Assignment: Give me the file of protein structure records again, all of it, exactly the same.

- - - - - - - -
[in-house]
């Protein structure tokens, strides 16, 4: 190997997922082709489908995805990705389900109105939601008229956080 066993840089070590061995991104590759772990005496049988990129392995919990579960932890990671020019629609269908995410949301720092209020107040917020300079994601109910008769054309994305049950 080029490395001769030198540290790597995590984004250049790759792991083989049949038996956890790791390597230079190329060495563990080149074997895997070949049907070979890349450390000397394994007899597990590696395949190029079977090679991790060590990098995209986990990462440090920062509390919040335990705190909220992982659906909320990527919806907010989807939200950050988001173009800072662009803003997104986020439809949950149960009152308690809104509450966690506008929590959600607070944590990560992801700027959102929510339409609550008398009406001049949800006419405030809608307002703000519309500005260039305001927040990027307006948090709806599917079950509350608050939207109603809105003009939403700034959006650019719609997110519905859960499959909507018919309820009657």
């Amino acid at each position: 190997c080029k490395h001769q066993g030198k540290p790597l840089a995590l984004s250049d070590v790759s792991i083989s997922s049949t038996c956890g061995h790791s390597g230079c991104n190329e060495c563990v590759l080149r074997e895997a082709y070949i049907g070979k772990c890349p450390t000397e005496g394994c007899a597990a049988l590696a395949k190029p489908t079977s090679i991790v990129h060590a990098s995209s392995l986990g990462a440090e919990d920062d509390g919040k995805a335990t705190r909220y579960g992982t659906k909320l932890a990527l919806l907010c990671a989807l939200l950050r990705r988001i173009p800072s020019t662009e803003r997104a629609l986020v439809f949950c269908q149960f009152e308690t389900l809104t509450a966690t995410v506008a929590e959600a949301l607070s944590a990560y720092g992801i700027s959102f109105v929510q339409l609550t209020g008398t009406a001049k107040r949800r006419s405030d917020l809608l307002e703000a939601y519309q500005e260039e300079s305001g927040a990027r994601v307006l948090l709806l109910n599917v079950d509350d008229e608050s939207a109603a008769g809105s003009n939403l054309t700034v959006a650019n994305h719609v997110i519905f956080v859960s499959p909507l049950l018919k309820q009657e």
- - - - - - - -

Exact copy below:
[in-house]
């Protein structure tokens, strides 16, 4: 190997997922082709489908995805990705389900109105939601008229956080 066993840089070590061995991104590759772990005496049988990129392995919990579960932890990671020019629609269908995410949301720092209020107040917020300079994601109910008769054309994305049950 080029490395001769030198540290790597995590984004250049790759792991083989049949038996956890790791390597230079190329060495563990080149074997895997070949049907070979890349450390000397394994007899597990590696395949190029079977090679991790060590990098995209986990990462440090920062509390919040335990705190909220992982659906909320990527919806907010989807939200950050988001173009800072662009803003997104986020439809949950149960009152308690809104509450966690506008929590959600607070944590990560992801700027959102929510339409609550008398009406001049949800006419405030809608307002703000519309500005260039305001927040990027307006948090709806599917079950509350608050939207109603809105003009939403700034959006650019719609997110519905859960499959909507018919309820009657």
């Amino acid at each position: 190997c080029k490395h001769q066993g030198k540290p790597l840089a995590l984004s250049d070590v790759s792991i083989s997922s049949t038996c956890g061995h790791s390597g230079c991104n190329e060495c563990v590759l080149r074997e895997a082709y070949i049907g070979k772990c890349p450390t000397e005496g394994c007899a597990a049988l590696a395949k190029p489908t079977s090679i991790v990129h060590a990098s995209s392995l986990g990462a440090e919990d920062d509390g919040k995805a335990t705190r909220y579960g992982t659906k909320l932890a990527l919806l907010c990671a989807l939200l950050r990705r988001i173009p800072s020019t662009e803003r997104a629609l986020v439809f949950c269908q149960f009152e308690t389900l809104t509450a966690t995410v506008a929590e959600a949301l607070s944590a990560y720092g992801i700027s959102f109105v929510q339409l609550t209020g008398t009406a001049k107040r949800r006419s405030d917020l809608l307002e703000a939601y519309q500005e260039e300079s305001g927040a990027r994601v307006l948090l709806l109910n599917v079950d509350d008229e608050s939207a109603a008769g809105s003009n939403l054309t700034v959006a650019n994305h719609v997110i519905f956080v859960s499959p909507l049950l018919k309820q009657e």